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Encouraging Growth Below the Graft

Posted by JDSouthFL 10b (My Page) on
Fri, Jun 1, 12 at 11:21

First post!

I would like to know if it is possible to encourage backbudding on the old, woody trunk of my rose bush through hard prunning. I am interested in creating growth of the wild variety that my ornamental bush was grafted on.

Will I be able to encourage growth on the trunk of the root stock, or will I just end up with root-suckers?

Thanks


Follow-Up Postings:

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RE: Encouraging Growth Below the Graft

Some questions--which rose is this, how long has it been in the ground, and what type of rootstock is it grafted to?


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RE: Encouraging Growth Below the Graft

With roses, root-suckers are perfectly good canes, if it's the rootstock variety you want. So if you cut off the graft, you can grow a plant of the rootstock whether the trunk sprouts or not. In Florida, it may be Fortuniana, which is a huge rampant climber. Is that what you want?

Here is a link that might be useful: Fortuniana at HMF


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RE: Encouraging Growth Below the Graft

Flaurabunda:
Graft- Knockout minis
Stock- Unknown. "Nematode resistant", if that helps.
Time in ground- Hasn't been. Bought it as nursery stock.

Michaelg:
I'm interested in growth on the trunk because this nursery plant has an incredibly interesting trunk shape and it will be trained as a bonsai. I figured I would ask the rose experts over here to help me determine if I can expect this plant to backbud on the trunk.

I happened to buy it at a certain big-box, home improvement store that has a 1 year money-back guarantee. So, I cut the graft all the way off and wire-brushed the trunk since I am not worried about killing it. We'll see if it survives, and what kind of growth I get.

Thanks all.


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RE: Encouraging Growth Below the Graft

Your problem may be the rootmass that Fortuniana (which is nematode resistant) wants to make. Unlike some roses, Fortuniana makes a huge root mass, larger than any bonsai dish I've ever seen. I could imagin just keeping it watered (on a drip system) and pruned back would be an effort.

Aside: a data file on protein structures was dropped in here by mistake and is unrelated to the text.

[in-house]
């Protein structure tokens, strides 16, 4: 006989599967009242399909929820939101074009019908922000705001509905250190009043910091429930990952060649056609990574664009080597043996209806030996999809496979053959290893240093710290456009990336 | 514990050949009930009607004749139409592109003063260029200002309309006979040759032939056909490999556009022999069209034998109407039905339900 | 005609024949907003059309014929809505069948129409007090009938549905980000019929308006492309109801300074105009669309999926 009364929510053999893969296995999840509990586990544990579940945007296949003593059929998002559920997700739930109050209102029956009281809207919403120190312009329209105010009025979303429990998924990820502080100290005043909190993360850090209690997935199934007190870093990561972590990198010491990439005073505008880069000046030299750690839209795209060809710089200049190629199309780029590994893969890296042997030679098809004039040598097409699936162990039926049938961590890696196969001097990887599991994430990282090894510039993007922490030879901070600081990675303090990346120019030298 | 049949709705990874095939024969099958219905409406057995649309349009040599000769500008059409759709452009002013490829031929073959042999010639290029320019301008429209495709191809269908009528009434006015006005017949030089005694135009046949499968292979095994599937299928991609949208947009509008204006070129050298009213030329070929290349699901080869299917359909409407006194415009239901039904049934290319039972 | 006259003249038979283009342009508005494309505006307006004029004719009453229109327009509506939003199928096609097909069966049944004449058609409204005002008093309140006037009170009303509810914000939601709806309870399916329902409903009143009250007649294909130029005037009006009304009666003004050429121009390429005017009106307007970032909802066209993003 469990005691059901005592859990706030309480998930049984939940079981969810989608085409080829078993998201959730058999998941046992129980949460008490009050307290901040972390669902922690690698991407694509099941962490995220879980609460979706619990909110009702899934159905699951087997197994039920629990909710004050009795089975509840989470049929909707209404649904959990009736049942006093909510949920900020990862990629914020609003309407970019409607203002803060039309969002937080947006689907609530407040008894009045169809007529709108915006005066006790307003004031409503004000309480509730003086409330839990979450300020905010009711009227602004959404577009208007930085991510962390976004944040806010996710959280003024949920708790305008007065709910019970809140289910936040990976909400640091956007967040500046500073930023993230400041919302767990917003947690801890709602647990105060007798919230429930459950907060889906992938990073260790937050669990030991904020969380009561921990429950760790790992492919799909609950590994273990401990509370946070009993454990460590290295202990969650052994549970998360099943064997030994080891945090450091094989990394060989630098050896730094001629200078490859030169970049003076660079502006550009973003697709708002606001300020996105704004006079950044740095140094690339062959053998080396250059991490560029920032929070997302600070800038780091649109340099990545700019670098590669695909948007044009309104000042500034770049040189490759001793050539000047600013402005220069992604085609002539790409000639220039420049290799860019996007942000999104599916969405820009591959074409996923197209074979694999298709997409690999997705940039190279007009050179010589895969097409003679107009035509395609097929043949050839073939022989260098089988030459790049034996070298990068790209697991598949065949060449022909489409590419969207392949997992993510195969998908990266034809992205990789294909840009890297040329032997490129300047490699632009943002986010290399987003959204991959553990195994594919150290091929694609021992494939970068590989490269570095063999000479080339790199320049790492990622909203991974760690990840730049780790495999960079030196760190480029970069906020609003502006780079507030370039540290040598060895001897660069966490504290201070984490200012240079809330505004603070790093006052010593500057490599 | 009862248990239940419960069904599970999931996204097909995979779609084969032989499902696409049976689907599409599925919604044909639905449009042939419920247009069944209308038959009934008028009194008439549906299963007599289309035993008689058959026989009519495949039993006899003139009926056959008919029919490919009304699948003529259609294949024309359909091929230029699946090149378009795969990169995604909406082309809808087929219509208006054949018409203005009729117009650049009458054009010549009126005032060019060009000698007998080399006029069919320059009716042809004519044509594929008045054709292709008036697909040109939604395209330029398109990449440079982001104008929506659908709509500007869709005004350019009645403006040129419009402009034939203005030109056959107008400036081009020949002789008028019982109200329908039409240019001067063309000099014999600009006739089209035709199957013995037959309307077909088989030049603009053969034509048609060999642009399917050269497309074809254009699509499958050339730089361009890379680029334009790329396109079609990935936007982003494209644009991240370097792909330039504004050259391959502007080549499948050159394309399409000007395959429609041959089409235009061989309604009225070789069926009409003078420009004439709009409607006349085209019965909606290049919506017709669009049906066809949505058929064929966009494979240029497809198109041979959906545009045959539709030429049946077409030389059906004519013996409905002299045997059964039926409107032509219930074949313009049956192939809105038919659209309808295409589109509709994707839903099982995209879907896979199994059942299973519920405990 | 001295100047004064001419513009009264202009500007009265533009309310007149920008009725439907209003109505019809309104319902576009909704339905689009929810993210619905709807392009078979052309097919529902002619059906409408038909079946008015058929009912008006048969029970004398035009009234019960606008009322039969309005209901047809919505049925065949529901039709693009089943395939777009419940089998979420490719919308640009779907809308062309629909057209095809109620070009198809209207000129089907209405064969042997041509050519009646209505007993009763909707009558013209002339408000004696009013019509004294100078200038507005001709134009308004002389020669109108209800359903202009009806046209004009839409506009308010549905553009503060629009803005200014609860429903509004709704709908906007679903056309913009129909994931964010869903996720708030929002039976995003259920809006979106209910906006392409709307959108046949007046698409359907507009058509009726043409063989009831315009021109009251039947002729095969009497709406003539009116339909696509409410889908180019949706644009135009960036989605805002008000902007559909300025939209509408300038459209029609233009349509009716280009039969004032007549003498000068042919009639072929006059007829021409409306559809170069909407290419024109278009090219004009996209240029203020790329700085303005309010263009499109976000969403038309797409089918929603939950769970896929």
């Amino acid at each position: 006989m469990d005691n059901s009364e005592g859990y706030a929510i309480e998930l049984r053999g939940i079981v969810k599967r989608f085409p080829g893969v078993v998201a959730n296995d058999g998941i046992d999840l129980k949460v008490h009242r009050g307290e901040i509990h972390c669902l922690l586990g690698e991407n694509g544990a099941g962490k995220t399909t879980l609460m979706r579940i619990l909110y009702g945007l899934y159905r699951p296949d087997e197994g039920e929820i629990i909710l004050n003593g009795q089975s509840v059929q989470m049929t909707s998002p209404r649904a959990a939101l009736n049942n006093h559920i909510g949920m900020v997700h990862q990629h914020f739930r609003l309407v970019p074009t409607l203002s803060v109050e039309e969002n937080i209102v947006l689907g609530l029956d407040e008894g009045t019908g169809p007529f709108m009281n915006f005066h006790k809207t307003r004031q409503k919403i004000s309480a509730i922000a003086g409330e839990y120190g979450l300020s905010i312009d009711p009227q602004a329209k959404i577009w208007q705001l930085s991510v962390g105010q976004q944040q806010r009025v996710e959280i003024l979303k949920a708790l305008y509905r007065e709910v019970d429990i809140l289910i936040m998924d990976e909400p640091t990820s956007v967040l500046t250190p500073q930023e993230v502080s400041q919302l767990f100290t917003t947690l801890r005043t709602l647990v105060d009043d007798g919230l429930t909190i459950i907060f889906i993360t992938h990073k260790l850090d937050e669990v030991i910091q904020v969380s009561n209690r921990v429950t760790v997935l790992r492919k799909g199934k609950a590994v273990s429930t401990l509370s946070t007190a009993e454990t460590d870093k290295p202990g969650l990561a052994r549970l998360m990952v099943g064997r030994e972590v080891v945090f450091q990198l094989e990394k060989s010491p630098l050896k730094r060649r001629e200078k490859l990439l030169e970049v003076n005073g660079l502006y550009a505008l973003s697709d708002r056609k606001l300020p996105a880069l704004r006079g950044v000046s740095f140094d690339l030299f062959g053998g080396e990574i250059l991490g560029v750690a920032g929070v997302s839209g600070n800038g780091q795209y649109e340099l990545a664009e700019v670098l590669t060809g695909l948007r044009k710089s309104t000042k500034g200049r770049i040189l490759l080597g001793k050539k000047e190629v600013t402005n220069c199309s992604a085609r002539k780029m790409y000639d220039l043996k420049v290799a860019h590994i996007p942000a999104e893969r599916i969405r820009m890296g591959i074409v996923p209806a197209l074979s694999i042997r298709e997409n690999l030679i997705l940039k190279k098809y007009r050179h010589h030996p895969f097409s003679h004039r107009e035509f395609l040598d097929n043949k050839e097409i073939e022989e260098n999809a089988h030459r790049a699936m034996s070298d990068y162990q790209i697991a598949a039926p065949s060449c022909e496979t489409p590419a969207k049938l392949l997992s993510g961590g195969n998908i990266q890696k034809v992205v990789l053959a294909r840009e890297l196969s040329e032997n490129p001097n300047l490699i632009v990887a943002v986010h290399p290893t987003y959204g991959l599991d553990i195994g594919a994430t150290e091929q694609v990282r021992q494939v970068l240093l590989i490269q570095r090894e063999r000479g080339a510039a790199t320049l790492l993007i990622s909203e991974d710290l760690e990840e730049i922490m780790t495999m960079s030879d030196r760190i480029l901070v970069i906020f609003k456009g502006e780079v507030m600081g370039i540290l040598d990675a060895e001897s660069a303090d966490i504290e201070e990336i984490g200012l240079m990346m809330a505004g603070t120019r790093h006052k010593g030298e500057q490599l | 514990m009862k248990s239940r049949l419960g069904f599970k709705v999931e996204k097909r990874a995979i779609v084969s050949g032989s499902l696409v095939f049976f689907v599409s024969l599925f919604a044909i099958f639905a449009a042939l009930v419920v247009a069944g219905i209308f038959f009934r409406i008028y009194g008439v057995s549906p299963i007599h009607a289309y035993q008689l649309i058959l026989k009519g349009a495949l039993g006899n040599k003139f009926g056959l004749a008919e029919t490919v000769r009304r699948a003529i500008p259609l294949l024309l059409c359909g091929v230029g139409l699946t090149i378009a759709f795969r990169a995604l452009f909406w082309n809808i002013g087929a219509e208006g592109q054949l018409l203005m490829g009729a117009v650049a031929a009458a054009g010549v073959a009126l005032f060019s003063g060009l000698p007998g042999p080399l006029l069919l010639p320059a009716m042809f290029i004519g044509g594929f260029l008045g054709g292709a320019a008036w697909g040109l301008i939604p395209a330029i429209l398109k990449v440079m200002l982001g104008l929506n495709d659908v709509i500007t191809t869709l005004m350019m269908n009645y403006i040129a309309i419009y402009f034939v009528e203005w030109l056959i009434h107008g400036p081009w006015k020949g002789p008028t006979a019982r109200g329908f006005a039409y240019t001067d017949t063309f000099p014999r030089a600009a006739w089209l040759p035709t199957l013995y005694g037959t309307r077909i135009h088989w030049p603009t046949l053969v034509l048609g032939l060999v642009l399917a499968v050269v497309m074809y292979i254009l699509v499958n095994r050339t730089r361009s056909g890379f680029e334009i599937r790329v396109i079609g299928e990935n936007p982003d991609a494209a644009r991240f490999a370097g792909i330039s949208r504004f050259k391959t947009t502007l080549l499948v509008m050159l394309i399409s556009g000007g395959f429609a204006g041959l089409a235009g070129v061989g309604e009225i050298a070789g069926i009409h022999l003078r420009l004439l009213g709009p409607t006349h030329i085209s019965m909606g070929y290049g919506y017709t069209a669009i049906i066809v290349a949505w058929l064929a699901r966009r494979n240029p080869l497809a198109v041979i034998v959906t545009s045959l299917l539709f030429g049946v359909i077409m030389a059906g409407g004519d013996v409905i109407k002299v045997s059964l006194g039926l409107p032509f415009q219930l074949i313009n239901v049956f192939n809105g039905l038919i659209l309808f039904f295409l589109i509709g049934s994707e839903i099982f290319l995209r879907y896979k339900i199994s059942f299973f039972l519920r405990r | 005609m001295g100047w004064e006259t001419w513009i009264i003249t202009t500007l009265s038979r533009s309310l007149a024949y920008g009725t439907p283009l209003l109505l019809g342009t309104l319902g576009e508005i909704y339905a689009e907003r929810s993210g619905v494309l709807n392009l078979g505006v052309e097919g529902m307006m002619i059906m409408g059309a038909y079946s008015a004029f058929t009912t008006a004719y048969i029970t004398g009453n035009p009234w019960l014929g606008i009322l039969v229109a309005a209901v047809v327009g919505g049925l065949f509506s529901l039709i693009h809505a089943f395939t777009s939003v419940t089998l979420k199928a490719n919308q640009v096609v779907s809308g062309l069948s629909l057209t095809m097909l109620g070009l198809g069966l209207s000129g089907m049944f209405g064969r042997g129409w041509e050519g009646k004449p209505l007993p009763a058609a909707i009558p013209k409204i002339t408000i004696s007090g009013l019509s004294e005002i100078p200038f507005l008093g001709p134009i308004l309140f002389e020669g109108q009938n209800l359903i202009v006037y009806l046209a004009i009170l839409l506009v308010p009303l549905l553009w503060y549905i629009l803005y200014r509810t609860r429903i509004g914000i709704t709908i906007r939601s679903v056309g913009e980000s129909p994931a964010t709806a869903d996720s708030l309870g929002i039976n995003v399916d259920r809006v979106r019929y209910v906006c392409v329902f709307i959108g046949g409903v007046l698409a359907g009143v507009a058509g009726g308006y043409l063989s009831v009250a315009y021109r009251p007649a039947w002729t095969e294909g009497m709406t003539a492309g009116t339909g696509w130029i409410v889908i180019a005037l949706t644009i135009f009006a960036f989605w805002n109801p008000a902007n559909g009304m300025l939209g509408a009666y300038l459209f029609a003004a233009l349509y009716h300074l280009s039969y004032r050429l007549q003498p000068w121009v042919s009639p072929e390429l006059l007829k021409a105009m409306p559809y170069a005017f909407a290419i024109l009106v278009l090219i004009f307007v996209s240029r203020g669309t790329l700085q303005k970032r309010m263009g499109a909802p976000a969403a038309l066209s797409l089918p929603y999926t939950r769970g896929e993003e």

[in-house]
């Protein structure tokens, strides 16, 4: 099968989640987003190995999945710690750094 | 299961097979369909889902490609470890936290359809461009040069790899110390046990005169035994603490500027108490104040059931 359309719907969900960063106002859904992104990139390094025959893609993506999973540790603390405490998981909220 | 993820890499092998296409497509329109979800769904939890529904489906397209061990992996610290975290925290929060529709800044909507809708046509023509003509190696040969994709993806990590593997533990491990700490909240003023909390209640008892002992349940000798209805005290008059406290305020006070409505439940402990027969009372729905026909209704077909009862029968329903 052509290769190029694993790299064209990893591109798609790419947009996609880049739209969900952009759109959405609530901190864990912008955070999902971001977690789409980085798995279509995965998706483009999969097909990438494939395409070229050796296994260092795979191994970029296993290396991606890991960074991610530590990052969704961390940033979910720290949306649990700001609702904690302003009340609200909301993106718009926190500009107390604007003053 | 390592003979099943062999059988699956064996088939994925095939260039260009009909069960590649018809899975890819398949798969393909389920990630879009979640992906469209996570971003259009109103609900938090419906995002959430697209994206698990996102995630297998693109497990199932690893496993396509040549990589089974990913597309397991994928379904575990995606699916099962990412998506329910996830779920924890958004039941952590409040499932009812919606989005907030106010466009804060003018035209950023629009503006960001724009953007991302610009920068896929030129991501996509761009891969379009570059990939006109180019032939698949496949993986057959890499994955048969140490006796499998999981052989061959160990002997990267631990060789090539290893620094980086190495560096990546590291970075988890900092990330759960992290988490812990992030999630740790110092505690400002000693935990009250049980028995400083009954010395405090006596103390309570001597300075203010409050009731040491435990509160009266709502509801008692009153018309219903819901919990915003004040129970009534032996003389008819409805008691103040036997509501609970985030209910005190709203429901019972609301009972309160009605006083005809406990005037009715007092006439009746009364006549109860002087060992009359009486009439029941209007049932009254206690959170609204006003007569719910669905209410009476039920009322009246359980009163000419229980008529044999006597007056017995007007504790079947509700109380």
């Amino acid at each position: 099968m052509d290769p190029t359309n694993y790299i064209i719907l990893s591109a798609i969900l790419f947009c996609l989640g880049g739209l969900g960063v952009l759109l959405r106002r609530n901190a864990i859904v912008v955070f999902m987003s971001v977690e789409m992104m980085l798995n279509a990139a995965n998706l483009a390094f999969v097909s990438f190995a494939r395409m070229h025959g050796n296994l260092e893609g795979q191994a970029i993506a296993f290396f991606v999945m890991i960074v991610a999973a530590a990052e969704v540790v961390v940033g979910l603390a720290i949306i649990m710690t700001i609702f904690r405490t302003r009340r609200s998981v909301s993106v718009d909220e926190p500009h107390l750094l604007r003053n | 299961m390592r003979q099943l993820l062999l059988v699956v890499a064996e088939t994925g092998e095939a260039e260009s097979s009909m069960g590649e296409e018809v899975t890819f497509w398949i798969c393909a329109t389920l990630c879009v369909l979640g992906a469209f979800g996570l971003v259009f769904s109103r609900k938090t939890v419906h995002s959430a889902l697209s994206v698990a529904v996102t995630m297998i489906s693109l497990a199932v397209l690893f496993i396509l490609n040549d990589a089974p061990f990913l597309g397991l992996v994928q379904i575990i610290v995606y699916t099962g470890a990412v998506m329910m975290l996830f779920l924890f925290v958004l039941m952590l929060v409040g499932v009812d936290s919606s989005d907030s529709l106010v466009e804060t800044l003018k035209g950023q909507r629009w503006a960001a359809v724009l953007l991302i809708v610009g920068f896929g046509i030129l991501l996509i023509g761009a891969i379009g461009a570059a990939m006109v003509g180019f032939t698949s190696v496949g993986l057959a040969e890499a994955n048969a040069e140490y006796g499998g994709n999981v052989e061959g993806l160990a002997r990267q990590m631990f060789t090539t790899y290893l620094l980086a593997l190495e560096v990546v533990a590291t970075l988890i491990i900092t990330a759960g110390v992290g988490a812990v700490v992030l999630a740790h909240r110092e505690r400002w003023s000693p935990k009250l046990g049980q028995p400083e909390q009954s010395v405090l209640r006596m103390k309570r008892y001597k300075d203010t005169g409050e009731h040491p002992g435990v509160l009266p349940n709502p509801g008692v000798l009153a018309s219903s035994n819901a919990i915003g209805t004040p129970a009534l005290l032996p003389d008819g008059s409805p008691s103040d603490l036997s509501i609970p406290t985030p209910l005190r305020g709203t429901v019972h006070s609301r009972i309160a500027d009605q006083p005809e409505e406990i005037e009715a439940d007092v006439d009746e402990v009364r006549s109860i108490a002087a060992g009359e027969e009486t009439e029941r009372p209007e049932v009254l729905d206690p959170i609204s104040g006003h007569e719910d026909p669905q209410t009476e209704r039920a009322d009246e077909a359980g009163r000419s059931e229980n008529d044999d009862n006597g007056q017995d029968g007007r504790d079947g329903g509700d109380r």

You might be better off going with a rose that goes semidornmant in summer, like some of the chinas that have acclimated so well in Florida.


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RE: Encouraging Growth Below the Graft

Another problem -- Here in CA, Fortuniana grows to be a massive thing if allowed to do so.

Making it into a Bonsai may be a helluva challenge. :-)

Jeri
(Whose Fortuniana climbs up our hillside.)


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RE: Encouraging Growth Below the Graft

Bonsaistas work with forest trees that can grow to 50 or 100 feet.

OK-- Roses produced for Florida typically have a 12" shank of Fortuniana cane material in between the crown and the graft. When this cane was young, it had leaves spaced about 4" apart. In every leaf axil there were latent growth buds, typically a dominant one and two backups. When the leaf came off, these sites were visible as a pinhead-sized bump (the bud) with a line below curved like a smile (where the pedicel was attached). As the cane grows old and barky, these sites become hard to see, but I can sometimes spot them as vague swellings about 1/4" across. The dormant buds could still be there unless they have been used up. Or possibly Florida producers gouge out the bud sites when they graft--someone here may know. If you see a place where a branch has been removed, there are probably bud eyes there.

So your trunk may be able to sprout at those sites, not elsewhere.


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RE: Encouraging Growth Below the Graft

Thank you all for the information you have contributed.

Anntn6b - The idea is that this plant will be kept in a larger training pot for several years before I attempt to reduce the rootmass for a true pot. I will certainly take your watering advice in to consideration. The medium I use encourages lots of fine root growth which would further amplify it's watering needs.

Jerijen - I have lots of experience with large species, so I am quite enthusiastic about the prospect of prolific growth. I would love to see your creeping Fortuniana as I'm sure it is beautiful.

Michaelg - You seem to have answered my question precisely. I will have to check tomorrow in the daylight to see if I can identify any dormant buds.

Again, thank you all for your input.


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RE: Encouraging Growth Below the Graft

JD -- I keep trying to photograph that Fortuniana -- but it's like taking photos of redwood trees. Too big to take in effectively. :-(

Jeri


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